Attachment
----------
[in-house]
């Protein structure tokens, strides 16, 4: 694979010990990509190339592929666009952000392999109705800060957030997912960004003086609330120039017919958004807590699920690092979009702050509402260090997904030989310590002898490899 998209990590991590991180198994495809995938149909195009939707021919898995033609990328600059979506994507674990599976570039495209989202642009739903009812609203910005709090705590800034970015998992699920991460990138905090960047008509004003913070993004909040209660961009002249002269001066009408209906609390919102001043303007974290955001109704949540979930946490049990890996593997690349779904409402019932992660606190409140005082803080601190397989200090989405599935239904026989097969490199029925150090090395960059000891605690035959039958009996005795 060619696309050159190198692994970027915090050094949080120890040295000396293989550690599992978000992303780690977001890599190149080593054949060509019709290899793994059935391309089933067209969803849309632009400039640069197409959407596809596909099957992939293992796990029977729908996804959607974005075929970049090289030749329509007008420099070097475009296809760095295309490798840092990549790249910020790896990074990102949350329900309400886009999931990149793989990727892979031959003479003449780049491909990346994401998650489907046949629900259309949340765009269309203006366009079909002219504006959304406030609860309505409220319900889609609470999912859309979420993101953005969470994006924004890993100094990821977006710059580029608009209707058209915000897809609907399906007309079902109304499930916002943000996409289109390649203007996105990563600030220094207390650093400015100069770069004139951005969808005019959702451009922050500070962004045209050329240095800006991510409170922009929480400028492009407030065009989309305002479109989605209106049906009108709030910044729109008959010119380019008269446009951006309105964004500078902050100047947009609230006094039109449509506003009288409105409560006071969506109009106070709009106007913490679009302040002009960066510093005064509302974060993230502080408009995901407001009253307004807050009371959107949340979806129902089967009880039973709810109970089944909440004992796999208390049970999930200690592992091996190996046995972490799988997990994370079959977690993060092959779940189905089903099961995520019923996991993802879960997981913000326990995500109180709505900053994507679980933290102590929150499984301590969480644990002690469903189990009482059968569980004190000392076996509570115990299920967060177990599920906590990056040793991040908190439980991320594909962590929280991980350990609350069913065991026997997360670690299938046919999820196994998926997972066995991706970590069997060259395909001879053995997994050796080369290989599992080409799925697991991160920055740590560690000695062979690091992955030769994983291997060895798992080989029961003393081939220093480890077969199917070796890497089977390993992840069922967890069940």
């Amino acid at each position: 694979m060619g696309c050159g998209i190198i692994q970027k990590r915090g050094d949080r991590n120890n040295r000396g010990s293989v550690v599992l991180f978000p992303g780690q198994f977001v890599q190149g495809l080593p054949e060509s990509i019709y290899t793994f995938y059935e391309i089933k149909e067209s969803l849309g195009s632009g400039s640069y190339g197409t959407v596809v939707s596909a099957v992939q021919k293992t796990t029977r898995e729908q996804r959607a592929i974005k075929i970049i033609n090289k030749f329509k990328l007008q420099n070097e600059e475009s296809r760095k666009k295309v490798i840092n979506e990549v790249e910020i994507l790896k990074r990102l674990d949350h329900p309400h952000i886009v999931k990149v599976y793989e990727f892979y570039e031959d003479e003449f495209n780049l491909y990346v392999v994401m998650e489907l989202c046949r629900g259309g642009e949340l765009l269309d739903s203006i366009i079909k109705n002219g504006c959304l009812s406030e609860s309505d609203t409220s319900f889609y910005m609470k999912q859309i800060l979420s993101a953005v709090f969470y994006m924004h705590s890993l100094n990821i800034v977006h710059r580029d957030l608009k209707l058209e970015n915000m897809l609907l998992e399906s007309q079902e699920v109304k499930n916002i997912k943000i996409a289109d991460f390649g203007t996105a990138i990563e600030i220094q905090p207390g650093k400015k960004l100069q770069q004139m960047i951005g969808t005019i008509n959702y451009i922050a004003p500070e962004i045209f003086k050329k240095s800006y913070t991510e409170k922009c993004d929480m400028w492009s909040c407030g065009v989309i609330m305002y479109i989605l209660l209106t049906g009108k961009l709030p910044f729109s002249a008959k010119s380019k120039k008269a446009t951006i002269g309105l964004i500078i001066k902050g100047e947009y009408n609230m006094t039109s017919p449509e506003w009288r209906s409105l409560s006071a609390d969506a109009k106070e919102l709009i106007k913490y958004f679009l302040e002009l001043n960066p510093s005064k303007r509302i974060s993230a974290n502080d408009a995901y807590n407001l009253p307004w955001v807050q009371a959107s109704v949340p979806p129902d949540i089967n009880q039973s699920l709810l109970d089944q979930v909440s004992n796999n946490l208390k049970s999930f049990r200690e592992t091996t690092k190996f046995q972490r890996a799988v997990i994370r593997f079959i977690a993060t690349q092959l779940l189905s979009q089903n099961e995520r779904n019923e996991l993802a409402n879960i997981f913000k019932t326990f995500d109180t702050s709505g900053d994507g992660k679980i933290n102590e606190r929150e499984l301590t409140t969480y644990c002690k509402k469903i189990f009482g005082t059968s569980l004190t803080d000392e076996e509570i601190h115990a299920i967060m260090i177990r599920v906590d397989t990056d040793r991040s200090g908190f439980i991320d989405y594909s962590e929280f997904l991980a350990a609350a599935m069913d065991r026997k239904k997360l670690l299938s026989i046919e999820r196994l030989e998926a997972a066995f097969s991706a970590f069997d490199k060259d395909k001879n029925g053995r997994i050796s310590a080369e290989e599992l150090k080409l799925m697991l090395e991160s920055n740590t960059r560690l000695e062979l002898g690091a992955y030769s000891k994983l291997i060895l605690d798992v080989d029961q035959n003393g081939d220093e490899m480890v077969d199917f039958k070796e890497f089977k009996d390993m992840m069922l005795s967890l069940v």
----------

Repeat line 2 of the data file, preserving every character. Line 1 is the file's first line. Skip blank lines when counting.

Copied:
């Protein structure tokens, strides 16, 4: 694979010990990509190339592929666009952000392999109705800060957030997912960004003086609330120039017919958004807590699920690092979009702050509402260090997904030989310590002898490899 998209990590991590991180198994495809995938149909195009939707021919898995033609990328600059979506994507674990599976570039495209989202642009739903009812609203910005709090705590800034970015998992699920991460990138905090960047008509004003913070993004909040209660961009002249002269001066009408209906609390919102001043303007974290955001109704949540979930946490049990890996593997690349779904409402019932992660606190409140005082803080601190397989200090989405599935239904026989097969490199029925150090090395960059000891605690035959039958009996005795 060619696309050159190198692994970027915090050094949080120890040295000396293989550690599992978000992303780690977001890599190149080593054949060509019709290899793994059935391309089933067209969803849309632009400039640069197409959407596809596909099957992939293992796990029977729908996804959607974005075929970049090289030749329509007008420099070097475009296809760095295309490798840092990549790249910020790896990074990102949350329900309400886009999931990149793989990727892979031959003479003449780049491909990346994401998650489907046949629900259309949340765009269309203006366009079909002219504006959304406030609860309505409220319900889609609470999912859309979420993101953005969470994006924004890993100094990821977006710059580029608009209707058209915000897809609907399906007309079902109304499930916002943000996409289109390649203007996105990563600030220094207390650093400015100069770069004139951005969808005019959702451009922050500070962004045209050329240095800006991510409170922009929480400028492009407030065009989309305002479109989605209106049906009108709030910044729109008959010119380019008269446009951006309105964004500078902050100047947009609230006094039109449509506003009288409105409560006071969506109009106070709009106007913490679009302040002009960066510093005064509302974060993230502080408009995901407001009253307004807050009371959107949340979806129902089967009880039973709810109970089944909440004992796999208390049970999930200690592992091996190996046995972490799988997990994370079959977690993060092959779940189905089903099961995520019923996991993802879960997981913000326990995500109180709505900053994507679980933290102590929150499984301590969480644990002690469903189990009482059968569980004190000392076996509570115990299920967060177990599920906590990056040793991040908190439980991320594909962590929280991980350990609350069913065991026997997360670690299938046919999820196994998926997972066995991706970590069997060259395909001879053995997994050796080369290989599992080409799925697991991160920055740590560690000695062979690091992955030769994983291997060895798992080989029961003393081939220093480890077969199917070796890497089977390993992840069922967890069940």